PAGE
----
News hound in pursuit

News hound in pursuit

Wong Tin-yau has a passion to tell the truth through videos, even if it means brushes with the authorities


News hound in pursuit_L
Photo: Nora Tam
'Illegally trespassing borders'. These were the words that 16-year-old Wong Tin-yau saw before he was freed from a Shenzhen police station last December. He had been detained for trespassing in Lo Wu while filming people demanding the release of a jailed mainland human rights activist, Liu Xiaobo. Tin-yau says he was strangled by a public security officer and his camera taken away. Also, the compromising footage was deleted.

The teenager is an avid follower of news and politics, and frequently turns up at major events with his video camera. He keeps a close eye on Facebook and news websites so he knows what should be covered.

'When I read about the news of a building collapse at Ma Tau Wai Road [in To Kwa Wan], I wanted to go to shoot it so badly, I wished I had a stomachache so I could be excused from class early,' he says.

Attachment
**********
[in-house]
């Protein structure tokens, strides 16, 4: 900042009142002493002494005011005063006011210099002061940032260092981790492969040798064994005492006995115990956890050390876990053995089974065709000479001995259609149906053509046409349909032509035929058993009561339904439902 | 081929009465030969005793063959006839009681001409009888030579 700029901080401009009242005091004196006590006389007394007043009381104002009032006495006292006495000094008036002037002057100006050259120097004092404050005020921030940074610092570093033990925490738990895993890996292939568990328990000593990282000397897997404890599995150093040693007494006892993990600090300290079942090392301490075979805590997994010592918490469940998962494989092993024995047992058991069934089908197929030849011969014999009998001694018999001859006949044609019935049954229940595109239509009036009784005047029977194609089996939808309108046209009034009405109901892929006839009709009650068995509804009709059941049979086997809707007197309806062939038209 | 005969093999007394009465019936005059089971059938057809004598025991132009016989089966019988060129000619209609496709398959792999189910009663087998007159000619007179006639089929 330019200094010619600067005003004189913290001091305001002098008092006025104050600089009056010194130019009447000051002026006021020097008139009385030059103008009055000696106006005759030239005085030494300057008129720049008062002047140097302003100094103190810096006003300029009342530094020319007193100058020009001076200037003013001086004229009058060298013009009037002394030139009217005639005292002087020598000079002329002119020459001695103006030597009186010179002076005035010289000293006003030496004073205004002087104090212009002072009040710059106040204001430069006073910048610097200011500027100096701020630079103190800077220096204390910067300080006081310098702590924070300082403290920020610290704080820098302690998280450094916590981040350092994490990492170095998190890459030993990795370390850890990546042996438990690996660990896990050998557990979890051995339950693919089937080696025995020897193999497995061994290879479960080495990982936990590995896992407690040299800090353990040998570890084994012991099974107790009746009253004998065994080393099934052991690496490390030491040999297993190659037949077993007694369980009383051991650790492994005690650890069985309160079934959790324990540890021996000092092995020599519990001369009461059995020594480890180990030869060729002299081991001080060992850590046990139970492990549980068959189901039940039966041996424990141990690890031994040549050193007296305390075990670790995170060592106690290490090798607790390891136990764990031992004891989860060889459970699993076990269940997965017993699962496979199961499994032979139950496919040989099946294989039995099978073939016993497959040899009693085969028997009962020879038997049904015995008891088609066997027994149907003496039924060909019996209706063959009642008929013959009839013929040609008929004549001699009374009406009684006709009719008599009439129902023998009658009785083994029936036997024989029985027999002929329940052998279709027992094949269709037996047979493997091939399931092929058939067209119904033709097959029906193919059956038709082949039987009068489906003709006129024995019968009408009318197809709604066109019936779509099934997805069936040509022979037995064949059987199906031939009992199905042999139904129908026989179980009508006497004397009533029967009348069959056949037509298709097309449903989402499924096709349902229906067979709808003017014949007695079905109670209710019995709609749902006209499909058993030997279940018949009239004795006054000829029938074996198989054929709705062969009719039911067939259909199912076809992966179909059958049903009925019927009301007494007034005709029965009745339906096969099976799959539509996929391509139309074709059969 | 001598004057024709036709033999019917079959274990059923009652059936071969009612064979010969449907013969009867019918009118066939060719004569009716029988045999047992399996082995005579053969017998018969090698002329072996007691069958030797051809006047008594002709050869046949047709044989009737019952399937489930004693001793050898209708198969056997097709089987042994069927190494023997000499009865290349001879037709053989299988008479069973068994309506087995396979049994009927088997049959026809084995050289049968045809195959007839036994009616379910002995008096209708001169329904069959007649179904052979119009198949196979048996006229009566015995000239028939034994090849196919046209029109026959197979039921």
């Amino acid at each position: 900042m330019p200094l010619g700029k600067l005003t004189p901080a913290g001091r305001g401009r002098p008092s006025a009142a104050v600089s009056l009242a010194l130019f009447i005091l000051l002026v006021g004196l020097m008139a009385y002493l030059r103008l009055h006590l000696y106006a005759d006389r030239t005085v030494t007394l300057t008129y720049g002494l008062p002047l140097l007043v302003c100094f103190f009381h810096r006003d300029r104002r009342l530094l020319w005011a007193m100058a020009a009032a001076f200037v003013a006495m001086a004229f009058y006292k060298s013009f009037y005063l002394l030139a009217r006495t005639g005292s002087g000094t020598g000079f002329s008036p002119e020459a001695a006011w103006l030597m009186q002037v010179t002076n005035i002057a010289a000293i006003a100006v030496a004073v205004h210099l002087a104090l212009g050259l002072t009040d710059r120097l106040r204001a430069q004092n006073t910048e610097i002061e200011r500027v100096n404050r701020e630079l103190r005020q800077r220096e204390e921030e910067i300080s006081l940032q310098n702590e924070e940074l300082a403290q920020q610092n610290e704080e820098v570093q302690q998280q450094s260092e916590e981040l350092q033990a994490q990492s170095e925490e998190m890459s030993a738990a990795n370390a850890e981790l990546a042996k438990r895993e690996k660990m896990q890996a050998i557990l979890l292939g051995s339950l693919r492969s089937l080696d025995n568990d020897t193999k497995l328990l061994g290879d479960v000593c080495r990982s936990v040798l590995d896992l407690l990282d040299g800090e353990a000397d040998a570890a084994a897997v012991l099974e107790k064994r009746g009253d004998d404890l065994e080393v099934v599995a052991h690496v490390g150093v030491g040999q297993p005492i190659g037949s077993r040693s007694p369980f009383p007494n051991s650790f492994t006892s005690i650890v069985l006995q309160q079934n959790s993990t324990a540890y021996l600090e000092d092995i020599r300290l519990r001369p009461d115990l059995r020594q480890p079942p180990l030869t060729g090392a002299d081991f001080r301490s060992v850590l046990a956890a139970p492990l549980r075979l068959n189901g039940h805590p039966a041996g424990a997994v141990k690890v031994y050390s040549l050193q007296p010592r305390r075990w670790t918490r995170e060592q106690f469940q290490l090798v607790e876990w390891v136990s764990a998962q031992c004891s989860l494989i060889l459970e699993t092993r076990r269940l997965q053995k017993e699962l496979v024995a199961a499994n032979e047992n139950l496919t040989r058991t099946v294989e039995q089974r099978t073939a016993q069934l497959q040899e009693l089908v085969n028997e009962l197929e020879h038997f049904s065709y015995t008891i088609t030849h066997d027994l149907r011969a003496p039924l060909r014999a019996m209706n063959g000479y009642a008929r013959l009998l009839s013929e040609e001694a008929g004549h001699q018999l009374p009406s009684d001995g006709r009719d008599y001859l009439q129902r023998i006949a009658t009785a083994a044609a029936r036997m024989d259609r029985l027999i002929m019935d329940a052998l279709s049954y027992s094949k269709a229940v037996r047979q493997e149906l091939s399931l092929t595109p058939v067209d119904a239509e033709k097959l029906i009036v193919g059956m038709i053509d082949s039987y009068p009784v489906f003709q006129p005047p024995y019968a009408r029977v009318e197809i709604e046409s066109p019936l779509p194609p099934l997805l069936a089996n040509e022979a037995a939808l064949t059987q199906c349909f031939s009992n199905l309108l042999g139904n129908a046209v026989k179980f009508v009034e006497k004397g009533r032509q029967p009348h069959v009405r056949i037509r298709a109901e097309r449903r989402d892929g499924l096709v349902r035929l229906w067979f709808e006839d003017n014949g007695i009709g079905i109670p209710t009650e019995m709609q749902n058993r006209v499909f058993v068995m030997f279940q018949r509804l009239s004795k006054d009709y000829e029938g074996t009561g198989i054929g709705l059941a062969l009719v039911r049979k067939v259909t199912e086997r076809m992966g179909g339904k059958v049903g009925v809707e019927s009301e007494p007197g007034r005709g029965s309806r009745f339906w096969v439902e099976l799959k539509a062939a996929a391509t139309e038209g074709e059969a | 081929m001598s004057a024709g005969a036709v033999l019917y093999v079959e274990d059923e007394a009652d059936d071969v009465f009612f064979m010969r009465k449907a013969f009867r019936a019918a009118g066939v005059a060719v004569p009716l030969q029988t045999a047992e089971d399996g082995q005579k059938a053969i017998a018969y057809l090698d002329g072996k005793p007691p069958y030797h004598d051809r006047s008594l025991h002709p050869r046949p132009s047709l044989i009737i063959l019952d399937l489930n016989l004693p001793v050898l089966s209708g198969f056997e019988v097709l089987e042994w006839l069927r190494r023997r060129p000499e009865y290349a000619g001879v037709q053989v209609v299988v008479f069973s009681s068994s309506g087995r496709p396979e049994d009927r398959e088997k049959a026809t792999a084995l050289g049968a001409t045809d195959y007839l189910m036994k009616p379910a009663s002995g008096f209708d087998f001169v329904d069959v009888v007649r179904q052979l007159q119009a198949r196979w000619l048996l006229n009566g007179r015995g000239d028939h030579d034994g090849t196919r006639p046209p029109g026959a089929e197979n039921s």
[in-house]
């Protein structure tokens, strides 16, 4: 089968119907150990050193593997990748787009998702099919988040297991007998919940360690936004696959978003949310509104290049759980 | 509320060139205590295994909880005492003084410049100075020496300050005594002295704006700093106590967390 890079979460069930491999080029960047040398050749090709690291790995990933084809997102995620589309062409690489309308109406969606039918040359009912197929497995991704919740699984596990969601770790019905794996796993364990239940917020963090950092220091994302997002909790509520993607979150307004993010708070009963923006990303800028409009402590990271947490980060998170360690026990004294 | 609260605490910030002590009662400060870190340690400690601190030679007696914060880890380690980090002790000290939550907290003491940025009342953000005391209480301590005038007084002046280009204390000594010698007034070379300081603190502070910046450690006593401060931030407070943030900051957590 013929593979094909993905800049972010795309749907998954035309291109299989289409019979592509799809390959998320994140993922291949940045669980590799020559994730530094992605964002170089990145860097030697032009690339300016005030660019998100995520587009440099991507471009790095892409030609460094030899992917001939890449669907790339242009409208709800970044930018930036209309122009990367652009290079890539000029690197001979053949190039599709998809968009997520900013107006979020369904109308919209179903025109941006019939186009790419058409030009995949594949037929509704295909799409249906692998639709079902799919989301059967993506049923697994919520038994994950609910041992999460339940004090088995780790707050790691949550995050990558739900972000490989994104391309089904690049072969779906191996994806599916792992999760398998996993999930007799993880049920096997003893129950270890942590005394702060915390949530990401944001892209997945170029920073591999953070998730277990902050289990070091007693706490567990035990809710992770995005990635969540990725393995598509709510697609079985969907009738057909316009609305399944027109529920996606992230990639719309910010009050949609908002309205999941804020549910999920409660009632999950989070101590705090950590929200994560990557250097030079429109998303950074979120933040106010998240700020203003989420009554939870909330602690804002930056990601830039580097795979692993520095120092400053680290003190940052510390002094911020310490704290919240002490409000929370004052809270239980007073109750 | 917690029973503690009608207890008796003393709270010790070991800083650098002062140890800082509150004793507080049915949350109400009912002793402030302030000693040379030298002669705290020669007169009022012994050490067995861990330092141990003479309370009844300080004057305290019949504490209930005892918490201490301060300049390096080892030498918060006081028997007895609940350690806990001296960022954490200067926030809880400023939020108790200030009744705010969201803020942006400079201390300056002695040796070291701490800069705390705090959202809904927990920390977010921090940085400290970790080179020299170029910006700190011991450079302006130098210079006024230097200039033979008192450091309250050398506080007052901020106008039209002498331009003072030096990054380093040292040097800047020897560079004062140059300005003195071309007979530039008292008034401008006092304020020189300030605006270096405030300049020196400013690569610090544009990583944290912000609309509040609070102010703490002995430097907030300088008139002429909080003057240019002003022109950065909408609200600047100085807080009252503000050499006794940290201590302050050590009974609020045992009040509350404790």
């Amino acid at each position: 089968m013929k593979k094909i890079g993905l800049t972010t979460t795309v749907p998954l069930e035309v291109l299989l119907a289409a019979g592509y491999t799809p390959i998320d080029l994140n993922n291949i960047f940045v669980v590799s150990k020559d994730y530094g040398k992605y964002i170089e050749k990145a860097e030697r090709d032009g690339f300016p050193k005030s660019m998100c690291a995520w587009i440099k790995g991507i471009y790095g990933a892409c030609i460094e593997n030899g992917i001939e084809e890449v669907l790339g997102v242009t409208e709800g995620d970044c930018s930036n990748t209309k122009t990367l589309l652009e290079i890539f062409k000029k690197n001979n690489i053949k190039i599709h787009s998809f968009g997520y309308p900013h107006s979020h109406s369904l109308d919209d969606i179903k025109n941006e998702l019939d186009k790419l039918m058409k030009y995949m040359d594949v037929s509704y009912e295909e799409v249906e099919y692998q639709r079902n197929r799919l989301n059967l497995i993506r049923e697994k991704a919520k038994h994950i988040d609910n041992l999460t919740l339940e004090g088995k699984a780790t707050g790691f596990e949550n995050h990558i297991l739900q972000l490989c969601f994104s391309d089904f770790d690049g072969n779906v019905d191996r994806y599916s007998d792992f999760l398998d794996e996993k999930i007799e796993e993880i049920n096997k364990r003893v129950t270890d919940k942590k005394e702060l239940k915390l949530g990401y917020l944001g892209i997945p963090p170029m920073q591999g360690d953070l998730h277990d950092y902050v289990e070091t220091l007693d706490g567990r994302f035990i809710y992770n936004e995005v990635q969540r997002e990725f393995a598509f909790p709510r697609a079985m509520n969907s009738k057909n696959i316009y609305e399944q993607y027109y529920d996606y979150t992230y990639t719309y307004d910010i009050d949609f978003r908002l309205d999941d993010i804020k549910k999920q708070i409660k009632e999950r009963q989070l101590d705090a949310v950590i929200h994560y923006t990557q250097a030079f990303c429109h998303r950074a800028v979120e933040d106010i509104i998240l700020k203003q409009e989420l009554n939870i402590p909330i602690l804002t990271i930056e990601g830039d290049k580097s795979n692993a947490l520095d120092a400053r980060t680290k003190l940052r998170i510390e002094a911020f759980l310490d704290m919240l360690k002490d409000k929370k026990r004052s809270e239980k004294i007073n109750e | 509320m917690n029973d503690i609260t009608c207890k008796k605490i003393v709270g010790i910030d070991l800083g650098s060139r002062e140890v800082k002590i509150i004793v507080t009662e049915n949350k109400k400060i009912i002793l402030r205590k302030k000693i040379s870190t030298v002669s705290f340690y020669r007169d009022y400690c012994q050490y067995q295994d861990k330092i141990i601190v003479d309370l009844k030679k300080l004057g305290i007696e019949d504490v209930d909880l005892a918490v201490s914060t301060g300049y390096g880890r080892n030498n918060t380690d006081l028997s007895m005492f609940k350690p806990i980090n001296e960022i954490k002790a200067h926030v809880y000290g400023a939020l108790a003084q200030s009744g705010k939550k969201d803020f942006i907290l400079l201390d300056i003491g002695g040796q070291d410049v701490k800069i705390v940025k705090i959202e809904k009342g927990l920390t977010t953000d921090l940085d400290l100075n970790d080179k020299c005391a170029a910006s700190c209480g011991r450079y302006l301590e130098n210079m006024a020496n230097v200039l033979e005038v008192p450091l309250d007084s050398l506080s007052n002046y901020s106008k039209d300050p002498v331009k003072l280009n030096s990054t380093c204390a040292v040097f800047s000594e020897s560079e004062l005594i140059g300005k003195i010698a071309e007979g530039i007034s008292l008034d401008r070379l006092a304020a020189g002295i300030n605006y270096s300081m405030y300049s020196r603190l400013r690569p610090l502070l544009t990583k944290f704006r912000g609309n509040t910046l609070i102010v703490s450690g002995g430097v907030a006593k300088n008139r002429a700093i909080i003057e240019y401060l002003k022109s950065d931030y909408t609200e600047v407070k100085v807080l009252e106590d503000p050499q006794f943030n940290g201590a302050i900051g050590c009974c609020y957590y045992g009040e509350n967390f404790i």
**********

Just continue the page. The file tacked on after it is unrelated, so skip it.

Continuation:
'I waited impatiently until school ended and rushed to the scene. I went up to the rooftops of several buildings to try to find the best angle to capture the collapse. It was three in the morning when I headed home.'

Most of the events Tin-yau chooses to capture involve an element of danger. As well as being arrested in Shenzhen and balancing precariously on rooftops, he has been roughed up by police officers.

That happened in November, when he was among a crowd of passionate advocates gathered at Government House in Central campaigning for the resignation of Chief Executive Donald Tsang Yam-kuen.

Tin-yau says police blockaded the road and were violent towards protesters. Although many media workers were present, the violence was not shown on television, he says.

'I understand the media is able to broadcast only, say, 20 seconds of footage from a 30-minute event, but how can they leave out the heart of the event like that? I believe the media did not capture the true essence of the event because of pressure from the government.'

This is why Tin-yau is determined to show up at such activities. He hopes that through his actions, many will see another side to what the media offers.

As expected, his videos have made quite an impact among internet users. One of his latest clips, which shows a member of the Federation of Trade Unions handing out money to demonstrators during a protest, has attracted more than 20,000 hits.

Exposing such candid moments is what propels Tin-yau to pursue his passion, despite the risks involved.

To view Tin-yau's YouTube channel, click here



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